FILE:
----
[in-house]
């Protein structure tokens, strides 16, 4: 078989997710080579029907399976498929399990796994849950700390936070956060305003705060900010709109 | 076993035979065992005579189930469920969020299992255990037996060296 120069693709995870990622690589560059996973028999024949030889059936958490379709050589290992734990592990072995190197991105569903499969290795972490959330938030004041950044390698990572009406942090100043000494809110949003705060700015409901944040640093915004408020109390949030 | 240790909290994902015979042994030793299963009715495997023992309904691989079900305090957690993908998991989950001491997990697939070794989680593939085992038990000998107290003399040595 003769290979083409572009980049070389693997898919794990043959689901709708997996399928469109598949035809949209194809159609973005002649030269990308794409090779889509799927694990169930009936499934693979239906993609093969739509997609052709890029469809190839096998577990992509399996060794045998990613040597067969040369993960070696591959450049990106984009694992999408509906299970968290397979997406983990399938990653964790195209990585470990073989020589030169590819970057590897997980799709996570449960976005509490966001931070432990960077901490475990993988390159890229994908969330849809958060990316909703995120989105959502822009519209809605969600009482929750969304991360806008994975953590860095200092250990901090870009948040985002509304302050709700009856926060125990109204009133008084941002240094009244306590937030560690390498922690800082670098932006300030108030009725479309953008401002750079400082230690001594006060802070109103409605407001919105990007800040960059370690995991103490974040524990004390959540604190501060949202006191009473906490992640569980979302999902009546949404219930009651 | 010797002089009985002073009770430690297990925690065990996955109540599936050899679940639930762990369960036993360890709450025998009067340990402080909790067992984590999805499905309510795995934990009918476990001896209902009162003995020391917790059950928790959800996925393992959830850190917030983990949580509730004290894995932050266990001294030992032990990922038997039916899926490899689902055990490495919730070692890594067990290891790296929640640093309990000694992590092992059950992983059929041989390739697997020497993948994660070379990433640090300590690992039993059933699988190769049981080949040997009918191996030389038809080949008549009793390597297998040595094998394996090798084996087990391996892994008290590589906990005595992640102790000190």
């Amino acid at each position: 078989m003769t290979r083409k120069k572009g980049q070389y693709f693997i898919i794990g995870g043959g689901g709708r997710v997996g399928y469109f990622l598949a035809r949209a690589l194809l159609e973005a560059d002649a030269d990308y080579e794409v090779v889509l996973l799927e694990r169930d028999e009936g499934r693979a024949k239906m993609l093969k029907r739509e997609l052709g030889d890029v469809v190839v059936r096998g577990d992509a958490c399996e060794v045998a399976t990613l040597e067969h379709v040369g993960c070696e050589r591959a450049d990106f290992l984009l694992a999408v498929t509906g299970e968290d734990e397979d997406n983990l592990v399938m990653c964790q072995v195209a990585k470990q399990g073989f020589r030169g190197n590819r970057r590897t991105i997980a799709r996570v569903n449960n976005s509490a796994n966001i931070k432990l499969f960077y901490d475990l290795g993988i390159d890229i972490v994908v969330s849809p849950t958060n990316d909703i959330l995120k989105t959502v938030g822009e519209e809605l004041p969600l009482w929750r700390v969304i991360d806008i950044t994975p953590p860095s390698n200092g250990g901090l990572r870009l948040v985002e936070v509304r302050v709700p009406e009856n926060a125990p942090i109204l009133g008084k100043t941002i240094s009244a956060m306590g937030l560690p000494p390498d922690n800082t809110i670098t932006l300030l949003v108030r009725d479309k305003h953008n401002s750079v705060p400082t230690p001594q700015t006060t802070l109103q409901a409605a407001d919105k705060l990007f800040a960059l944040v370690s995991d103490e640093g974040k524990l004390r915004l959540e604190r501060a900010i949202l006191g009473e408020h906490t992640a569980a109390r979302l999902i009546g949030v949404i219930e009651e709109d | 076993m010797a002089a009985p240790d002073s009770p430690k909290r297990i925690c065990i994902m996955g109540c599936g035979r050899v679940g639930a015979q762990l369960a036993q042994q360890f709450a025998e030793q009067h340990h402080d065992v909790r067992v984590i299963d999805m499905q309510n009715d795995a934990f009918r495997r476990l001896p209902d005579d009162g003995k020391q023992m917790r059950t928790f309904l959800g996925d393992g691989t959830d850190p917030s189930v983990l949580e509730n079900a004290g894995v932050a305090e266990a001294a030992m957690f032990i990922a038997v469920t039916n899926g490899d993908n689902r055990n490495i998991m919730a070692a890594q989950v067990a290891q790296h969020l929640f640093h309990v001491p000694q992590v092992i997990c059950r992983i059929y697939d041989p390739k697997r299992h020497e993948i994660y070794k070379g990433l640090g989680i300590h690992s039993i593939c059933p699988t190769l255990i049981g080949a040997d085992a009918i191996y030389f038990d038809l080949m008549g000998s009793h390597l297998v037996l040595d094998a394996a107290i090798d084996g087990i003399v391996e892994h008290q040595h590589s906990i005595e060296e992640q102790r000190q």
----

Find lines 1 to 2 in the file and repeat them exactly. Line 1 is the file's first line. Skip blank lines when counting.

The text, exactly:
[in-house]
């Protein structure tokens, strides 16, 4: 078989997710080579029907399976498929399990796994849950700390936070956060305003705060900010709109 | 076993035979065992005579189930469920969020299992255990037996060296 120069693709995870990622690589560059996973028999024949030889059936958490379709050589290992734990592990072995190197991105569903499969290795972490959330938030004041950044390698990572009406942090100043000494809110949003705060700015409901944040640093915004408020109390949030 | 240790909290994902015979042994030793299963009715495997023992309904691989079900305090957690993908998991989950001491997990697939070794989680593939085992038990000998107290003399040595 003769290979083409572009980049070389693997898919794990043959689901709708997996399928469109598949035809949209194809159609973005002649030269990308794409090779889509799927694990169930009936499934693979239906993609093969739509997609052709890029469809190839096998577990992509399996060794045998990613040597067969040369993960070696591959450049990106984009694992999408509906299970968290397979997406983990399938990653964790195209990585470990073989020589030169590819970057590897997980799709996570449960976005509490966001931070432990960077901490475990993988390159890229994908969330849809958060990316909703995120989105959502822009519209809605969600009482929750969304991360806008994975953590860095200092250990901090870009948040985002509304302050709700009856926060125990109204009133008084941002240094009244306590937030560690390498922690800082670098932006300030108030009725479309953008401002750079400082230690001594006060802070109103409605407001919105990007800040960059370690995991103490974040524990004390959540604190501060949202006191009473906490992640569980979302999902009546949404219930009651 | 010797002089009985002073009770430690297990925690065990996955109540599936050899679940639930762990369960036993360890709450025998009067340990402080909790067992984590999805499905309510795995934990009918476990001896209902009162003995020391917790059950928790959800996925393992959830850190917030983990949580509730004290894995932050266990001294030992032990990922038997039916899926490899689902055990490495919730070692890594067990290891790296929640640093309990000694992590092992059950992983059929041989390739697997020497993948994660070379990433640090300590690992039993059933699988190769049981080949040997009918191996030389038809080949008549009793390597297998040595094998394996090798084996087990391996892994008290590589906990005595992640102790000190």